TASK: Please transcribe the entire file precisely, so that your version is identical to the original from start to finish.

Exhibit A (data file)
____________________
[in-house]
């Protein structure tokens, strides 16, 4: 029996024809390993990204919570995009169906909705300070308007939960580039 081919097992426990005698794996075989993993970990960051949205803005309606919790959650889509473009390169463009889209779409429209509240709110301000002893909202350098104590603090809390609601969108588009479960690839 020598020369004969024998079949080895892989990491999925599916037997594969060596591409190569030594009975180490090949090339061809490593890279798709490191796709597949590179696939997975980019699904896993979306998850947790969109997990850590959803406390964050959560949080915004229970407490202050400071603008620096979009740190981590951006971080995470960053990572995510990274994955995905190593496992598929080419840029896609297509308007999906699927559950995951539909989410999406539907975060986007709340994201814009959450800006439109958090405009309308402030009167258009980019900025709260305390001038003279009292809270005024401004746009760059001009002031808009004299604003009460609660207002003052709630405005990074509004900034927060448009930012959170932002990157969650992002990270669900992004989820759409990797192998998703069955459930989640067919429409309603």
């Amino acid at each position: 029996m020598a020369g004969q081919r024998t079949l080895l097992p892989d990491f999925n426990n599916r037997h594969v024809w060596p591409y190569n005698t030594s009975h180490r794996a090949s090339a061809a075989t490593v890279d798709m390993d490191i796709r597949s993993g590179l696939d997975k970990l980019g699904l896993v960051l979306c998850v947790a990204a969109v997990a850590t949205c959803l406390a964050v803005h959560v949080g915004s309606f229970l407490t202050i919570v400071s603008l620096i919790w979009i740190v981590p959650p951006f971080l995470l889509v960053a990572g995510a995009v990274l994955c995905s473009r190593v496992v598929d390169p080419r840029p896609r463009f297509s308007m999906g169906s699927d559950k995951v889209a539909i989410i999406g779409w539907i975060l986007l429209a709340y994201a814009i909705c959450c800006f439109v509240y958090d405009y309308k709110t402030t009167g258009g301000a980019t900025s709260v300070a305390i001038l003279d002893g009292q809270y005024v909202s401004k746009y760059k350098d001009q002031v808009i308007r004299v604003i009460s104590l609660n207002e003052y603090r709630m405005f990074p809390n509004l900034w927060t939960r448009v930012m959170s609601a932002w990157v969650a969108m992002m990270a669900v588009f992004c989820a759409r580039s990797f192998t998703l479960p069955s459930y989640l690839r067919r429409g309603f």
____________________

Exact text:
[in-house]
């Protein structure tokens, strides 16, 4: 029996024809390993990204919570995009169906909705300070308007939960580039 081919097992426990005698794996075989993993970990960051949205803005309606919790959650889509473009390169463009889209779409429209509240709110301000002893909202350098104590603090809390609601969108588009479960690839 020598020369004969024998079949080895892989990491999925599916037997594969060596591409190569030594009975180490090949090339061809490593890279798709490191796709597949590179696939997975980019699904896993979306998850947790969109997990850590959803406390964050959560949080915004229970407490202050400071603008620096979009740190981590951006971080995470960053990572995510990274994955995905190593496992598929080419840029896609297509308007999906699927559950995951539909989410999406539907975060986007709340994201814009959450800006439109958090405009309308402030009167258009980019900025709260305390001038003279009292809270005024401004746009760059001009002031808009004299604003009460609660207002003052709630405005990074509004900034927060448009930012959170932002990157969650992002990270669900992004989820759409990797192998998703069955459930989640067919429409309603």
């Amino acid at each position: 029996m020598a020369g004969q081919r024998t079949l080895l097992p892989d990491f999925n426990n599916r037997h594969v024809w060596p591409y190569n005698t030594s009975h180490r794996a090949s090339a061809a075989t490593v890279d798709m390993d490191i796709r597949s993993g590179l696939d997975k970990l980019g699904l896993v960051l979306c998850v947790a990204a969109v997990a850590t949205c959803l406390a964050v803005h959560v949080g915004s309606f229970l407490t202050i919570v400071s603008l620096i919790w979009i740190v981590p959650p951006f971080l995470l889509v960053a990572g995510a995009v990274l994955c995905s473009r190593v496992v598929d390169p080419r840029p896609r463009f297509s308007m999906g169906s699927d559950k995951v889209a539909i989410i999406g779409w539907i975060l986007l429209a709340y994201a814009i909705c959450c800006f439109v509240y958090d405009y309308k709110t402030t009167g258009g301000a980019t900025s709260v300070a305390i001038l003279d002893g009292q809270y005024v909202s401004k746009y760059k350098d001009q002031v808009i308007r004299v604003i009460s104590l609660n207002e003052y603090r709630m405005f990074p809390n509004l900034w927060t939960r448009v930012m959170s609601a932002w990157v969650a969108m992002m990270a669900v588009f992004c989820a759409r580039s990797f192998t998703l479960p069955s459930y989640l690839r067919r429409g309603f």